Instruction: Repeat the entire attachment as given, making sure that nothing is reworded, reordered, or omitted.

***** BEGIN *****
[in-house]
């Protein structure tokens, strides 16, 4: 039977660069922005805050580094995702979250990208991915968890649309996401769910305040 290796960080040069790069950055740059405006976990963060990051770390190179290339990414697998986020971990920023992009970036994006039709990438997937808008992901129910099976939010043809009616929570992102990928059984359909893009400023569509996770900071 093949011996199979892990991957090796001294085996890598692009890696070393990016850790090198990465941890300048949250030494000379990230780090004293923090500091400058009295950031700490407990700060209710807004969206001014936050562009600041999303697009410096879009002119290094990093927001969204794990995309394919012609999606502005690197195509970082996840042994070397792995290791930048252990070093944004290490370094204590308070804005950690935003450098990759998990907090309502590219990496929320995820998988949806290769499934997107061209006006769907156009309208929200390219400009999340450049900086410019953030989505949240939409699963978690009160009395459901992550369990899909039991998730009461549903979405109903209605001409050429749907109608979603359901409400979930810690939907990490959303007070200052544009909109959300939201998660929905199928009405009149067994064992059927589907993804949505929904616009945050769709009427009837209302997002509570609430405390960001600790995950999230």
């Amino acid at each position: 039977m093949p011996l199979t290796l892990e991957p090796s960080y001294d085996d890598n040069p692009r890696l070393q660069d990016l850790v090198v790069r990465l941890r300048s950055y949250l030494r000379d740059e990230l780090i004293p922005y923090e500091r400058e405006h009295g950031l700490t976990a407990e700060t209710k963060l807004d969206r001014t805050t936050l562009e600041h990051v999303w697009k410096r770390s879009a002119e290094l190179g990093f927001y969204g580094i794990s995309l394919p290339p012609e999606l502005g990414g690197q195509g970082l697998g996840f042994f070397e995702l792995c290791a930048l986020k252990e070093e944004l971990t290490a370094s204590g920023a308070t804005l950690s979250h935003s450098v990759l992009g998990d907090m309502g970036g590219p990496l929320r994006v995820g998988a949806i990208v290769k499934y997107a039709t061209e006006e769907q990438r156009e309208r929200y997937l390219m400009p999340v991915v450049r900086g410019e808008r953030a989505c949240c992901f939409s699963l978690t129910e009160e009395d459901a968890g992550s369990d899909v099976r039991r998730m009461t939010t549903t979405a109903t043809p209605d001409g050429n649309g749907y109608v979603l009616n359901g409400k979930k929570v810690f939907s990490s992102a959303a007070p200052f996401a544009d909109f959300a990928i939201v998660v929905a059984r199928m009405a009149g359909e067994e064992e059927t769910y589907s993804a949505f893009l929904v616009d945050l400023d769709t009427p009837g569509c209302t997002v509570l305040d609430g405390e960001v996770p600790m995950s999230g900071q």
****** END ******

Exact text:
[in-house]
């Protein structure tokens, strides 16, 4: 039977660069922005805050580094995702979250990208991915968890649309996401769910305040 290796960080040069790069950055740059405006976990963060990051770390190179290339990414697998986020971990920023992009970036994006039709990438997937808008992901129910099976939010043809009616929570992102990928059984359909893009400023569509996770900071 093949011996199979892990991957090796001294085996890598692009890696070393990016850790090198990465941890300048949250030494000379990230780090004293923090500091400058009295950031700490407990700060209710807004969206001014936050562009600041999303697009410096879009002119290094990093927001969204794990995309394919012609999606502005690197195509970082996840042994070397792995290791930048252990070093944004290490370094204590308070804005950690935003450098990759998990907090309502590219990496929320995820998988949806290769499934997107061209006006769907156009309208929200390219400009999340450049900086410019953030989505949240939409699963978690009160009395459901992550369990899909039991998730009461549903979405109903209605001409050429749907109608979603359901409400979930810690939907990490959303007070200052544009909109959300939201998660929905199928009405009149067994064992059927589907993804949505929904616009945050769709009427009837209302997002509570609430405390960001600790995950999230």
């Amino acid at each position: 039977m093949p011996l199979t290796l892990e991957p090796s960080y001294d085996d890598n040069p692009r890696l070393q660069d990016l850790v090198v790069r990465l941890r300048s950055y949250l030494r000379d740059e990230l780090i004293p922005y923090e500091r400058e405006h009295g950031l700490t976990a407990e700060t209710k963060l807004d969206r001014t805050t936050l562009e600041h990051v999303w697009k410096r770390s879009a002119e290094l190179g990093f927001y969204g580094i794990s995309l394919p290339p012609e999606l502005g990414g690197q195509g970082l697998g996840f042994f070397e995702l792995c290791a930048l986020k252990e070093e944004l971990t290490a370094s204590g920023a308070t804005l950690s979250h935003s450098v990759l992009g998990d907090m309502g970036g590219p990496l929320r994006v995820g998988a949806i990208v290769k499934y997107a039709t061209e006006e769907q990438r156009e309208r929200y997937l390219m400009p999340v991915v450049r900086g410019e808008r953030a989505c949240c992901f939409s699963l978690t129910e009160e009395d459901a968890g992550s369990d899909v099976r039991r998730m009461t939010t549903t979405a109903t043809p209605d001409g050429n649309g749907y109608v979603l009616n359901g409400k979930k929570v810690f939907s990490s992102a959303a007070p200052f996401a544009d909109f959300a990928i939201v998660v929905a059984r199928m009405a009149g359909e067994e064992e059927t769910y589907s993804a949505f893009l929904v616009d945050l400023d769709t009427p009837g569509c209302t997002v509570l305040d609430g405390e960001v996770p600790m995950s999230g900071q």